The particular object interface program 36 receiving the instruction is determined according to the instruction name and standard language parsing techniques well known in the art. Generally, the object-oriented instructions will fall into the categories of object discovery, object persistence, object constructors, and object access, each indicated by a separate application program. More generally, the object-oriented instructions refer to and operate upon the objects 38 according to well-known object-oriented techniques. Generally the object interface program 36 are associated with a universal resource indicator (URI) 43 and thus define an endpoint.
The objects 38 created and manipulated by the object interface programs 36, per the object-oriented instructions received from the remote computer 10, are linked through a communications program 64 with the industrial controller 14, so that the objects 38 can be used as a path for reading and writing the inputs and outputs 39 of the industrial process 41. In this respect, the objects 38 serve to encapsulate input and output data, however other objects 38 not directly related to the data, for example, graphics objects having arbitrary inputs, are also contemplated.
In response to this connection, a Web page 24 corresponding to the URL is served by the Web server 16. In a preferred embodiment of the invention, the Web page 24 directs the browser 50 on remote computer 10 through the Internet 20 to a second Web page 28 on Web server 26 having a different URL from that of Web page 24. This redirection is indicated by dotted arrow 25 in
Web page 28 contains an applet program 30 such as may be written in the Java language promulgated by Sun Microsystems of Palo Alto, Calif., well known in the art. The applet program 30, according to standard Web protocols, is loaded into the browser 50 of the remote computer 10 to be executed under the browser 50 as indicted by process block 32 of
Referring now to
The object 38′ also includes a method 68 invoking code internal to the object 38′ for toggling the output state property in this case that is changing the state from ON to OFF or from OFF to ON depending on its previous state.
The output object 38 may also provide for events being signals provided by the object 38′ under certain conditions, in this case, a state change event 70.
In a preferred embodiment, each input and output 39 of the industrial controller 14 will have an I/O object 38 assigned to it; however, other abstract objects 38 may also be created. As will be described, these abstract objects 38 may be constructed from the remote computer 10 and may have the properties of persistence, that is, remaining even after the remote computer 10 has logged off.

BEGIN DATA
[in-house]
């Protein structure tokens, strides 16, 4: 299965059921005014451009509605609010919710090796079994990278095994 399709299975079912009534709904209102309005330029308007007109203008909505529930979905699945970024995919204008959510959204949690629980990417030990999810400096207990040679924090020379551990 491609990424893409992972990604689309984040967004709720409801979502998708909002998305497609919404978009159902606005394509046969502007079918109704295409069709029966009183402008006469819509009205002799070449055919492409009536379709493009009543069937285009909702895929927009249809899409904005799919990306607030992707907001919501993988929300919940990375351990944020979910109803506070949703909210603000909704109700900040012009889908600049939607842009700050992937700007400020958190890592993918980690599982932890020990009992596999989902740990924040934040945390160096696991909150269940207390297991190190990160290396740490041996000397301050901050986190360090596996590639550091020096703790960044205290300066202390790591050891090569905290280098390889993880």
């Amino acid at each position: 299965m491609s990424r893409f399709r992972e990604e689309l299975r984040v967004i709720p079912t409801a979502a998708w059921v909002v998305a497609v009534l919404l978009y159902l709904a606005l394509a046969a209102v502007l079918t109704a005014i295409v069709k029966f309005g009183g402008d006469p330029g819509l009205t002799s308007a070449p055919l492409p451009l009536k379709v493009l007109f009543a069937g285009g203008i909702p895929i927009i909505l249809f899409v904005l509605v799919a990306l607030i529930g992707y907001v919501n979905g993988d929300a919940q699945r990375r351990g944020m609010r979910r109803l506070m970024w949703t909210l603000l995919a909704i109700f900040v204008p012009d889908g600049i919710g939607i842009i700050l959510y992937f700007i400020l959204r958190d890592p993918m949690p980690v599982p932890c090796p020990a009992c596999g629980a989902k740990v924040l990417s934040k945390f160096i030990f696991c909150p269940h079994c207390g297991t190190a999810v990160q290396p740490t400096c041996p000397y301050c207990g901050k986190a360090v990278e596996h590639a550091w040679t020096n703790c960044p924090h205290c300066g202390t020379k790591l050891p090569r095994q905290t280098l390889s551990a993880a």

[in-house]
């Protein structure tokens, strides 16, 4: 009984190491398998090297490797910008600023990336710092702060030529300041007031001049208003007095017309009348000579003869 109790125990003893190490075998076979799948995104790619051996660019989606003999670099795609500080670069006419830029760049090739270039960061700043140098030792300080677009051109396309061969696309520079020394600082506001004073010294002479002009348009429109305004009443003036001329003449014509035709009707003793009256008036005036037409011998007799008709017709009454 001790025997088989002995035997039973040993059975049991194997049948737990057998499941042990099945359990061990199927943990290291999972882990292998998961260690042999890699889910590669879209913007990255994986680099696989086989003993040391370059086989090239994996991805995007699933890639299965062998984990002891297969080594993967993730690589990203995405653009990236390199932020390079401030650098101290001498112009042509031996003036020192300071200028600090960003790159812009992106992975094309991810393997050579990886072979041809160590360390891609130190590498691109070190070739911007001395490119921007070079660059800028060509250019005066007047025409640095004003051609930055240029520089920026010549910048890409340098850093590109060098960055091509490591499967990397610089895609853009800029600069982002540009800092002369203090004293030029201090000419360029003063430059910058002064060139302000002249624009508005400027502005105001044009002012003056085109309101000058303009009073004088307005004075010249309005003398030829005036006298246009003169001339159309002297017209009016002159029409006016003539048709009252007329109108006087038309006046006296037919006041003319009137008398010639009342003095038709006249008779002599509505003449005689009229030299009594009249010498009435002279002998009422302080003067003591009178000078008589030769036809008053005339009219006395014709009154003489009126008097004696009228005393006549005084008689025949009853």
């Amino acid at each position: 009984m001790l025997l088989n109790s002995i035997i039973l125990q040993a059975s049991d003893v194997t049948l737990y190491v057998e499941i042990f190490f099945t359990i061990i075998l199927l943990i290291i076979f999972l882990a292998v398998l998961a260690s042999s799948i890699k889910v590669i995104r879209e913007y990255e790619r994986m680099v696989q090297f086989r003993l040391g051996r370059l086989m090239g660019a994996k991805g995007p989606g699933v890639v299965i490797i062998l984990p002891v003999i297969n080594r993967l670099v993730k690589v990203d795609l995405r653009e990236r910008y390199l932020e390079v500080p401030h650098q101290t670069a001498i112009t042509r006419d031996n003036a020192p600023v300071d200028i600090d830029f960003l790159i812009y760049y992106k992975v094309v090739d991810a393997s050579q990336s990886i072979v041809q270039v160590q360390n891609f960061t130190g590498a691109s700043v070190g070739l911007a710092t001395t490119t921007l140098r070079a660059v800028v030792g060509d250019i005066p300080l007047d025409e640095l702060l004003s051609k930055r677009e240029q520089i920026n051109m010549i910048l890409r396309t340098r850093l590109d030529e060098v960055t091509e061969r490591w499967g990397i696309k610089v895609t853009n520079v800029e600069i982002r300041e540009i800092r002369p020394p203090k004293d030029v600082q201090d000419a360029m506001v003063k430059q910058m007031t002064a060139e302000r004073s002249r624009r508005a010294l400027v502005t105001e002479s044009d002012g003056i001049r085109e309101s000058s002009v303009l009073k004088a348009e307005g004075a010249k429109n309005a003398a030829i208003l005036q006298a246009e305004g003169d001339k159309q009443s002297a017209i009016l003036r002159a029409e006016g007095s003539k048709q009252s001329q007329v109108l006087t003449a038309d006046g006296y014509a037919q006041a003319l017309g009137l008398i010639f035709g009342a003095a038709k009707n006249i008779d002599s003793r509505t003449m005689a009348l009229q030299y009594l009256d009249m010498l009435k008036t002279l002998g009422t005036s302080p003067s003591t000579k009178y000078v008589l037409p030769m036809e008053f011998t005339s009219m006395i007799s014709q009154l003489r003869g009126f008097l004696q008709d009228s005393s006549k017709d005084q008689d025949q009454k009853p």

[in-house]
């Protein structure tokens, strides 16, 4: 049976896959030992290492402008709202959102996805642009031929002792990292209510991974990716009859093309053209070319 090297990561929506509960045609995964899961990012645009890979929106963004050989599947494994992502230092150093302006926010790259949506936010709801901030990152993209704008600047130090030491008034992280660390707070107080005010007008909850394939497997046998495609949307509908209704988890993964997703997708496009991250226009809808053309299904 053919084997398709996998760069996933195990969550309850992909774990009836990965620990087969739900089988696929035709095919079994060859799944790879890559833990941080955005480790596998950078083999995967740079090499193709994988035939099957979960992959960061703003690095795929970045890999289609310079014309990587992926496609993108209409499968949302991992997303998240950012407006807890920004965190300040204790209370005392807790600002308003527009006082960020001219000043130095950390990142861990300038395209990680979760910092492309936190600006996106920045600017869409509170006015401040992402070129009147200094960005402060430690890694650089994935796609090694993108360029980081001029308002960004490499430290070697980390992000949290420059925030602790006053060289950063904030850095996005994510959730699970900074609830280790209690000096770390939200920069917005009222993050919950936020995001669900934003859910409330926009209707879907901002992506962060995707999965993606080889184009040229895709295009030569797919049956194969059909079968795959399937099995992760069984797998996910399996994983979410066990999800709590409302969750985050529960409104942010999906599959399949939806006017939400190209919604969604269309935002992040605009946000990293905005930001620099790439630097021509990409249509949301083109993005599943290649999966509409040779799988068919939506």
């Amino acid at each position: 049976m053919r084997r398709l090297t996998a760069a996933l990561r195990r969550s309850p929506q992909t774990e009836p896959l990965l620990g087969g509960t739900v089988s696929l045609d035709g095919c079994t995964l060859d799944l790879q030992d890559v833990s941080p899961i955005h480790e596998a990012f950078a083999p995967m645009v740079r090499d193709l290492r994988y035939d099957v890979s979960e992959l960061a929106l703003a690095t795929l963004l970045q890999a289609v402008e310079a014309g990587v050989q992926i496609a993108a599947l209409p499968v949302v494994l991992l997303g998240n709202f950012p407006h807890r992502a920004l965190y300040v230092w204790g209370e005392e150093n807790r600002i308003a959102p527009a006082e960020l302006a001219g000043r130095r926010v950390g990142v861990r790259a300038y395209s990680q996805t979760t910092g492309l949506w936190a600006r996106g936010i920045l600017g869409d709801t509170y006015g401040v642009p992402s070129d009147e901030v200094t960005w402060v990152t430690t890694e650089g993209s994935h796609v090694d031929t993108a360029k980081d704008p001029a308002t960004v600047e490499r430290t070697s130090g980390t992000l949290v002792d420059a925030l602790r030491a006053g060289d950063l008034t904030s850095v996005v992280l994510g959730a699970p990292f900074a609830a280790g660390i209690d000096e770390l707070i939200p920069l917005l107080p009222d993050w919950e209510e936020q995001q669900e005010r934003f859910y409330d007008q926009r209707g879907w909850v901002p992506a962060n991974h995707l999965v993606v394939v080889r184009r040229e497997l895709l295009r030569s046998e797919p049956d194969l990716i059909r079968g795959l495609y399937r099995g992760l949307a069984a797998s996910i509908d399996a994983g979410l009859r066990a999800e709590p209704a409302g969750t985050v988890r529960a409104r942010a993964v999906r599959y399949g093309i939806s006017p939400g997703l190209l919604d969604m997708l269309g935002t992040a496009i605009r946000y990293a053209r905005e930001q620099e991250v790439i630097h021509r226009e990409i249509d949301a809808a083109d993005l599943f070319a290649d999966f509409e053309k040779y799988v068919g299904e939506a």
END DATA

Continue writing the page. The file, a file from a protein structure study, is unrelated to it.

Referring now to
As will be appreciated to those of ordinary skill in the art, the number of I/O objects 38 and the number and type of other abstract objects 38 (such as the error object 38 c) will vary according to controlled process 41 and the desired HMI. The objects 38 may include not only logical objects as shown but also graphic display objects such as meters and buttons that may appear on the screen 44 of the remote computer to assist in communicating information about the industrial process 41.
For example, referring now to
Through the use of the object paradigm, a centrally distributed applet program 30 may provide for the ability to construct a variety of HMI's for different industrial processes 41 invoking the objects 38 as necessary to implement certain features of the HMI through the interface of the Internet. The objects 38 thus allow the applet to be small and for the applet developer to avoid the need to write functions already provided by the objects. By providing for persistence of the constructed objects at the server side, complete flexibility of remote computer location and type is still preserved, making it possible to call up a particular HMI for an arbitrary industrial controller 14 from any browser enabled remote computer 10 anywhere in the world.
The ability to create a desired HMI through the applet program 30 for an arbitrary industrial controller 14 requires that the I/O objects 38 and other standard abstract objects 38 be discoverable remotely. Accordingly, the present invention provides a special set of object-oriented instructions that allow for discovery of the objects 38 at a particular Web server 16 along with their properties, methods, events, and other characteristics as follows: